Located about forty kilometers from Chisinau, Orhei is best known by tourist guides for its troglodyte monastery, located on the outskirts of the city, in Orhei Vechi, very interesting to visit. It is also considered one of the major tourist spots in Moldova.
The city also has a rich Jewish past, many traces of which remain today. As you exit Chisinau on the Orhei Road, ask to stop at the monument erected in 1991 at the site of a site where mass executions of Jewish citizens, exploited in a nearby quarry, took place. To get to Orhei from Chisinau, you can either use a marshrouthka (collective minibus) specifying that it is in Orhei, and not in Orhei Vechi that you want to go, or take a taxi. In both cases, the easiest way is to leave from the Piata central bus station, the central market. Allow around half an hour by taxi and an hour by marshroutka. Finally, do not hesitate to contact the Chisinau Jewish Cultural Center before your visit, which can put you in touch with representatives of the city’s community.
As with the rest of Bessarabia, it was especially from the beginning of the 19th century that a significant Jewish presence developed in Orhei. Meir Dizengoff, the first mayor of Tel Aviv, was born in one of the families in this region in 1861. At the start of the twentieth century, the city had some 7,000 Jews for a total of 12,000 inhabitants, or about 65% of the population. The Jewish community of Orhei now numbers only a few dozen people, with the majority of the city’s Jews who survived the Holocaust having left for Israel or the United States after the fall of the Soviet Union.
You can start your walk through Jewish Orhei by heading to number 15 Srisului Latin Street, where one of the city’s former synagogues is located, now converted into a shopping center. If the building no longer presents any exterior symbols attesting to its previous functions, its general architecture is typical of those of the region’s synagogues built during the 19th century. Opposite the synagogue is now the municipal stadium, where the Jewish asylum for the elderly was previously located.
You will then be able to stroll on both sides of Vasile Lupu Street, in the streets of the old town which have kept the shtetl if not the spirit, at least the appearance. Cobbled streets, small one-story houses dating from the Tsarist or Romanian period, backyards serving as storage rooms and henhouses, the decor has not really changed in Orhei since the days when Jews made up the majority of the population. from the city. The latter had their hospital, located around 127 Vasil Lupu Street which you can visit: the premises have remained intact and have now been integrated into the city’s public hospital.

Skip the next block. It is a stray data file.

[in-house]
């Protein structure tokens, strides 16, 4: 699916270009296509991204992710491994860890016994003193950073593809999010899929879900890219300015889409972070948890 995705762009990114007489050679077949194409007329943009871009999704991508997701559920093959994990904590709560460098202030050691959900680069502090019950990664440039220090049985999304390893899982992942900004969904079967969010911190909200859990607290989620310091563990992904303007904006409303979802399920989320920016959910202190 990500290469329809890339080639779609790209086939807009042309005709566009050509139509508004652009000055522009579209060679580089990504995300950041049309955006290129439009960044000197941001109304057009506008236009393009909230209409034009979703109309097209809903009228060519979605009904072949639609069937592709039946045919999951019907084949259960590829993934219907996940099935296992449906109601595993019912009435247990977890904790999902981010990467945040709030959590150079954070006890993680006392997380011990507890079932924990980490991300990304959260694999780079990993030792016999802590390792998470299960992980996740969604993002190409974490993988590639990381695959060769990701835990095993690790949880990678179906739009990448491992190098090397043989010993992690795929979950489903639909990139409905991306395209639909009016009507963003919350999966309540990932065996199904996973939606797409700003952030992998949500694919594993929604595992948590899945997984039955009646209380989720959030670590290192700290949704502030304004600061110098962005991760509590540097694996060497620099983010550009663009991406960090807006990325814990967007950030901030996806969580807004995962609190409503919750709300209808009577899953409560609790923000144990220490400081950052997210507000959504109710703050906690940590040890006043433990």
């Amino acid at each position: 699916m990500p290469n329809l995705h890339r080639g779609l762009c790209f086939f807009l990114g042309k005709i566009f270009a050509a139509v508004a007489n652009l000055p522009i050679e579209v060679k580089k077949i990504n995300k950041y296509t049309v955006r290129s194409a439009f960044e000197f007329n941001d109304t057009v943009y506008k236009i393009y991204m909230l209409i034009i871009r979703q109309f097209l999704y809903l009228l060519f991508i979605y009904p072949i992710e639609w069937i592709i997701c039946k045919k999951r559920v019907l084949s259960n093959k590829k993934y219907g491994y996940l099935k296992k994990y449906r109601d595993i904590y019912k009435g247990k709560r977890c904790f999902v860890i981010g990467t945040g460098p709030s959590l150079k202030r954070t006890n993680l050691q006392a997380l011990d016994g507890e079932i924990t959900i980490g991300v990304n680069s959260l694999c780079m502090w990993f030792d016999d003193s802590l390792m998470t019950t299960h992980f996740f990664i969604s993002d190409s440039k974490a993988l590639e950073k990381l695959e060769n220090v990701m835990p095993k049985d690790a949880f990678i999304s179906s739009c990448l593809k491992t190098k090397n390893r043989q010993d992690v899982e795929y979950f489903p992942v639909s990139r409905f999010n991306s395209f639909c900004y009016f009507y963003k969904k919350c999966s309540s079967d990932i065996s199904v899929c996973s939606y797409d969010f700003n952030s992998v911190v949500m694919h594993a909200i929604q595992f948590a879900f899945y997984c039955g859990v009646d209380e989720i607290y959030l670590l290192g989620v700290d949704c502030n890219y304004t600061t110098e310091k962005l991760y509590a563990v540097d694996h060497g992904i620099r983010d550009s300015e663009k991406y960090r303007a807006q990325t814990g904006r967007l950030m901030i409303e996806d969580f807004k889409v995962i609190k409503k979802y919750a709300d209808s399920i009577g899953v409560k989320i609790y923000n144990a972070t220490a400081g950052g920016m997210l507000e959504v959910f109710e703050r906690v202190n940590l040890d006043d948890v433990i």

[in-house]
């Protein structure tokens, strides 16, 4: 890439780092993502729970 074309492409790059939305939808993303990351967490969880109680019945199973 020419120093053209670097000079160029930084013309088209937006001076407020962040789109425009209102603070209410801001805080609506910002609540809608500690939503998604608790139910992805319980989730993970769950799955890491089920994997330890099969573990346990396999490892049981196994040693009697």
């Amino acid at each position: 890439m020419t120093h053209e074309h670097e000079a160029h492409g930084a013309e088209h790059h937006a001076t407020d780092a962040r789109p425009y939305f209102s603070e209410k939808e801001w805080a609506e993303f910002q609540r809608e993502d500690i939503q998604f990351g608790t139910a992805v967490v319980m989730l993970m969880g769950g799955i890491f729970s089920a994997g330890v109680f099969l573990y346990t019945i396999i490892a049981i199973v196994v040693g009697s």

Going up Lupu Street, at number 62, you will come across the only Orhei synagogue still in operation, intermittently. This is where the city’s now small community gathers for the holidays. At the crossroads with Lupu Street is Constantin Stamati Street, which you will take to reach the Orhei Cemetery, one of the oldest in Bessarabia. Established over four centuries ago on a hill on the edge of the city, this cemetery contains more than 25,000 graves and is one of the most moving and best-preserved cemeteries in Bessarabia. We will highlight the presence of two monuments in memory of the victims of the Shoah, one fairly classic, the other more original bearing in Russian and Hebrew the names of a hundred Jews from Orhei killed by the soldiers. Romanians and Germans during the Second World War.
At number 95 rue Lupu is the House of Haïm Rappoport. A Jew from Orhei, H. Rappoport, after being deported by the Romanians with his whole family to the Domanovka camp, in the Bug region, returned to his hometown, before being exiled by the Soviet authorities in the Irkutsk region, in Siberia, until 1956. In 2003, his son Semeon managed to recover from the Moldovan government this humble home from which the Rappoport family had been expropriated.
Heading back down to the city center, slightly set back from Vasile Lupu Street, at 23 Renasterii Nationale Street is the Orhei Ethnographic Museum, the visit of which is well deserved. Located in a small building in the Neo-Roman style, the museum provides interesting material on the history of the city, particularly during the Second World War.
You can end your walk in Orhei with a lunch at the Primavera restaurant, 152 Vasile Mahu Street. Located in an elegant Art Deco building built at the beginning of the twentieth century, it has been in operation since 1914 and is one of the prides of the city.